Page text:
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Synopsis

An overview of the evolution of Australian sport during the 20th Century, Higher Richer Sleazier is a lament for the innocence and good sportsmanship of a former time. In today's Winning-Is-Everything world what has sport - and we as viewers and society as a whole - lost as a result?

In the Australian Dreamtime, sports stars were inspired amateurs, filled to overflowing with the glorious Olympic dreams of Baron de Coubertin. Guys who had begun by banging a golf ball with a stump against a water tank and just got better and better at it; golden girls who ran and swam gloriously before settling down as wives and mothers.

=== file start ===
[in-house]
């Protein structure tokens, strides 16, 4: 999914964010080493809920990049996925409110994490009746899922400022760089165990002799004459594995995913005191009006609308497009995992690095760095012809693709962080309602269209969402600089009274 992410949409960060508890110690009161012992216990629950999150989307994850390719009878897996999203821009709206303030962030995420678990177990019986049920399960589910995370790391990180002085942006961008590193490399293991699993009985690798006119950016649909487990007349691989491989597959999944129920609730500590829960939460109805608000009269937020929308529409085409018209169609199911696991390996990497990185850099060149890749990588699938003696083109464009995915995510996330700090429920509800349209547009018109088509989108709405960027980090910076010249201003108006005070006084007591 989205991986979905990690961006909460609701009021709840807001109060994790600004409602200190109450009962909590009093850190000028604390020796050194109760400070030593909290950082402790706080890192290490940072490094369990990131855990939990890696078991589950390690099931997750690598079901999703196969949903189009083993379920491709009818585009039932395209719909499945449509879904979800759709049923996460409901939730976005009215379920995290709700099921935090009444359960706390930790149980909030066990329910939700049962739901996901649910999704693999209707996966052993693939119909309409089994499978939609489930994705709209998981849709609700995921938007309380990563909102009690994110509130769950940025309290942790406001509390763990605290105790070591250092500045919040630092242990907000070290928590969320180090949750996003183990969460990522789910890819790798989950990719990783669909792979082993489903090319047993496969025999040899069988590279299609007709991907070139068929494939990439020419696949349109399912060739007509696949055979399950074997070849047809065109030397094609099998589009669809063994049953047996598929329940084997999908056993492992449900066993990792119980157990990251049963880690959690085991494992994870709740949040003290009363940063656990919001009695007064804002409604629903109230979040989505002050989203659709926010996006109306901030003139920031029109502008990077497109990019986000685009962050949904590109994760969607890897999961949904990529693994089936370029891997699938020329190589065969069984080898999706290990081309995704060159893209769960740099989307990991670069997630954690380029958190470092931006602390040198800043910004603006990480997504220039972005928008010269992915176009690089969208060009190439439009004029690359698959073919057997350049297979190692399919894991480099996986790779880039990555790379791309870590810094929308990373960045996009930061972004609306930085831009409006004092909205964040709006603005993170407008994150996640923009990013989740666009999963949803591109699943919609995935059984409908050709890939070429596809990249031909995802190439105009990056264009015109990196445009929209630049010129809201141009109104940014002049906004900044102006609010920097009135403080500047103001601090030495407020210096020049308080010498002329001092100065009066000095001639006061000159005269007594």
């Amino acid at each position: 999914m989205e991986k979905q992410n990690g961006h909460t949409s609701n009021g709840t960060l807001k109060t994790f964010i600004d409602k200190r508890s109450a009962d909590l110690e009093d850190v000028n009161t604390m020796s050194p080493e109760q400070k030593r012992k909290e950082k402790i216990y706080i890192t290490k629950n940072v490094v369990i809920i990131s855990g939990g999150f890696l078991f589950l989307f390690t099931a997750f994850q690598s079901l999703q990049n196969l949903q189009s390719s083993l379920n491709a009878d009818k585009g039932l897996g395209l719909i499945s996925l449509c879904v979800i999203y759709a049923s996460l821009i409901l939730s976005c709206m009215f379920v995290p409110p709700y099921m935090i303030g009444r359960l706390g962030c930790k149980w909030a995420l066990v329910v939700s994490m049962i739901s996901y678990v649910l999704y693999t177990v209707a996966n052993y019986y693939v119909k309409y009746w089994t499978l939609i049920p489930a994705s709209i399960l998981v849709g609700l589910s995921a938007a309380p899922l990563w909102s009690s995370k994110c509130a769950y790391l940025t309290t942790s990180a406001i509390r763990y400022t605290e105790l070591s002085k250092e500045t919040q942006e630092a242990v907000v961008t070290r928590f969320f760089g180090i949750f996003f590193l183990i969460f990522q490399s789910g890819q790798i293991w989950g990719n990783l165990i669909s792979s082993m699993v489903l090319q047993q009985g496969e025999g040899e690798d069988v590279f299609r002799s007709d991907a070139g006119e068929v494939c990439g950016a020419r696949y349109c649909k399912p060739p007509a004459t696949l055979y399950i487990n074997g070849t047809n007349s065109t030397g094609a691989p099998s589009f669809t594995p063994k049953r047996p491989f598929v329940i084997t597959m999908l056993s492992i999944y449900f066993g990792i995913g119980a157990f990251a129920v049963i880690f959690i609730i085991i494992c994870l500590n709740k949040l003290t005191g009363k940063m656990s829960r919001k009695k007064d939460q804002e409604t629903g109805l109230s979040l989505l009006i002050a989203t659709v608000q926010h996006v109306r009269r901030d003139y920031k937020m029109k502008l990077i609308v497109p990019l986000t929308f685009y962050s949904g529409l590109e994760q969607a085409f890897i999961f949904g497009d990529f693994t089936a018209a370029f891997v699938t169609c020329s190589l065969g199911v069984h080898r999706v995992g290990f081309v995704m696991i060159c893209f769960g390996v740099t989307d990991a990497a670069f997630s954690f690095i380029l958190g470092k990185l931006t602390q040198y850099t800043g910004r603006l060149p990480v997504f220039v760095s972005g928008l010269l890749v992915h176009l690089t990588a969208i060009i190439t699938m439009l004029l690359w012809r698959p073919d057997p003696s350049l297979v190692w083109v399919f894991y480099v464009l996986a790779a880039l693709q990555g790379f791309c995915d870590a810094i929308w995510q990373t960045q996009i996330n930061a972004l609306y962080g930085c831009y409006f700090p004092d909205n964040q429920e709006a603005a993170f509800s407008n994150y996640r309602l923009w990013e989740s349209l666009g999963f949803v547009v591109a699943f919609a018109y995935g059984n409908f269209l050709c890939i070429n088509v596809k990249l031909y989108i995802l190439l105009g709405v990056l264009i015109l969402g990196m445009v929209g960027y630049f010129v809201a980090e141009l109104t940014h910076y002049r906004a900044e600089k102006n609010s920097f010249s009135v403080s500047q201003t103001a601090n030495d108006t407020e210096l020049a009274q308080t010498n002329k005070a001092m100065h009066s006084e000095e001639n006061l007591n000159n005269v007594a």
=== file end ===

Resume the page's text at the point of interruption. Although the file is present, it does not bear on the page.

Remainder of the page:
What would happen today if a modern athlete, sponsored to the hilt and laden with logos, stopped a world-record-setting run to lend a hand to a fallen comrade, as John Landy did with Ron Clarke in 1956? Would he become a national hero, as Landy did, or would he now be considered a bit suss, 'holier-than-thou' and not quite right, the way much of the media portrayed Adam Gilchrist when he walked?

Today it's a cut-throat world of big money, poisonous rivalries, sledging and the temptation to dabble in performance-enhancing drugs. Aussie sports fans love winners; but they still value sportsmanship. In a timely polemic, the eloquent Roy Masters explores how we have come to this and how we might be able to juggle the inherent inconsistencies in our vision of sport in the 21st Century.

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